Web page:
Published February 8, 2017 4:31pm
Filipinos in Hawaii have expressed fears that their undocumented kababayans who benefited from an executive order signed by former US President Barack Obama will be deported in light of President Donald Trump’s stricter immigration policies.
Hawaii Civil Rights Committee (HCRC) chair Dr. Amy Agbayani told GMA News’ JP Soriano in a “Balitanghali” report on Wednesday that the Deferred Action for Childhood Arrivals (DACA) could be revoked as it is a directive and not a law.
“President Obama had an excellent order that would allow them (undocumented immigrants) to go to college and to work, but it was an executive order that can easily be yanked and will, probably, be. And so it’s a big problem,” Agbayani said.
The DACA, issued in 2012, allows certain undocumented immigrants who entered the US as minors to receive a renewable two-year period of deferred action from deportation and eligibility for a work permit.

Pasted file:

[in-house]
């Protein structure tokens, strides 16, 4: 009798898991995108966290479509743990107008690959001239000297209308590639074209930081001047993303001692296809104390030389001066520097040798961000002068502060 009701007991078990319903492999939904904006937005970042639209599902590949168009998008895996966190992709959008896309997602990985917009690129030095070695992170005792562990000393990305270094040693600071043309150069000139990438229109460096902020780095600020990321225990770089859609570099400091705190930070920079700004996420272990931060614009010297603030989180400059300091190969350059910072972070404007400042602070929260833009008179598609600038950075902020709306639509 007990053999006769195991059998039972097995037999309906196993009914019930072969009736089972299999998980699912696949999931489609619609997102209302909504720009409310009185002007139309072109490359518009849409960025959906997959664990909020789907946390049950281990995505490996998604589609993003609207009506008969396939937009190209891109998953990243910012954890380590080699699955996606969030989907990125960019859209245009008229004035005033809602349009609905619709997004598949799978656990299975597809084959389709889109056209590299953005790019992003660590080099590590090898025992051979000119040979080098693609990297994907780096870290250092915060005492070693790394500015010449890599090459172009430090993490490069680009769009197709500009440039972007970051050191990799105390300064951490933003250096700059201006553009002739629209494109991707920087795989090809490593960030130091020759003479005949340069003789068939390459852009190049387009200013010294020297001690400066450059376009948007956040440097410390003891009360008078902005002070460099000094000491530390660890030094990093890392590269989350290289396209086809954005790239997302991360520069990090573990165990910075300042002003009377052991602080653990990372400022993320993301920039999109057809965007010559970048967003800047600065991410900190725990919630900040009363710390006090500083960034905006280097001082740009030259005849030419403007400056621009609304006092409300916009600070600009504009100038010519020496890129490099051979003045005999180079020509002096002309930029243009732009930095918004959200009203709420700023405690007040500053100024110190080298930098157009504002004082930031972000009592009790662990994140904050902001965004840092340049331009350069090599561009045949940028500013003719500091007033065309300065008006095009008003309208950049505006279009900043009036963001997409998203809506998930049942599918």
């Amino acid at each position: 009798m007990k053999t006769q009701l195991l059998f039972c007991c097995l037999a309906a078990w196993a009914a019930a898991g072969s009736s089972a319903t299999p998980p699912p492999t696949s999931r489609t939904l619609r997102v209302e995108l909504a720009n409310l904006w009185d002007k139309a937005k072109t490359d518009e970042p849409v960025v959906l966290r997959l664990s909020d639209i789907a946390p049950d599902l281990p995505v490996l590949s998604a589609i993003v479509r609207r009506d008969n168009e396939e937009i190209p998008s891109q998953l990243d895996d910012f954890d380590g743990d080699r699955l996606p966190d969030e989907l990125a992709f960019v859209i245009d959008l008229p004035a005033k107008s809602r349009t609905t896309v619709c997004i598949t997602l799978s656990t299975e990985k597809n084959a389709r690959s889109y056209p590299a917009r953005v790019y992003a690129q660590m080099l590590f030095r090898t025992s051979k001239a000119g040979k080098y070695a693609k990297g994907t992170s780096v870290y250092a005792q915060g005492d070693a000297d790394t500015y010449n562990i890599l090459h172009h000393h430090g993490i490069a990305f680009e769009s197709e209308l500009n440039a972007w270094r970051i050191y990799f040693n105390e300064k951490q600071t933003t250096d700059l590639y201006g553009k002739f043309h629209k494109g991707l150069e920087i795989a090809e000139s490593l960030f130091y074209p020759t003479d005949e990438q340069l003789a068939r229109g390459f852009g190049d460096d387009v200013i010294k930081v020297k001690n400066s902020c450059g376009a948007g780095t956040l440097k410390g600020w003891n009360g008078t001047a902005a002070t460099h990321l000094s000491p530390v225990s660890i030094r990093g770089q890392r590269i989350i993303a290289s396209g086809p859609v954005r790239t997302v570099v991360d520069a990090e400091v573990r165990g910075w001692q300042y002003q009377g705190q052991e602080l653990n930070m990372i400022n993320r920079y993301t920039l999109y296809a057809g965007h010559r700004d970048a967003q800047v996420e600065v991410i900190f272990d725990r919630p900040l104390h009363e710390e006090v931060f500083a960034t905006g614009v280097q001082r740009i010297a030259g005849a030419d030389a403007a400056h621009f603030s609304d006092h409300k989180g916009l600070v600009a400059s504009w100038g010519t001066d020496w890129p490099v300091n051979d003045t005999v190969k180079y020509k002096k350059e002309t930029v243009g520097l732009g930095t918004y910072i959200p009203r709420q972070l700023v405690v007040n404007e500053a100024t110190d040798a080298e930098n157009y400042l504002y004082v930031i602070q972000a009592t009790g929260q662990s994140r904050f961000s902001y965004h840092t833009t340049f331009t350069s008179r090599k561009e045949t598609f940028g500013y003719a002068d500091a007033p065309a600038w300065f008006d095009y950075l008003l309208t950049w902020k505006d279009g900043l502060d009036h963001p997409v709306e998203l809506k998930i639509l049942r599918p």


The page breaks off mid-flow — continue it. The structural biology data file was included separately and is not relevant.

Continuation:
With its possible revocation, Agbayani said the Philippine and US economy could be affected as even undocumented Filipinos are major contributors to remittances and taxes.
“Taxes from undocumented immigrants in Hawaii is significant. One of the things I oftentimes say is every Filipino, including Hawaii-born or undocumented, if every Filipino stayed home tomorrow certain things would shut down, period,” she said.
According to US Homeland Security, the majority of undocumented Filipinos or TNTs (tago nang tago) live in Hawaii.
The Hawaii Civil Rights Committee said most Filipinos work as staff in hotels in Waikiki and other parts of the state.
Despite this fears, the US State Department had earlier stated that Filipinos are still welcome in the US despite Trump’s new immigration policy and ban on certain nationalities. —Rie Takumi/KBK, GMA News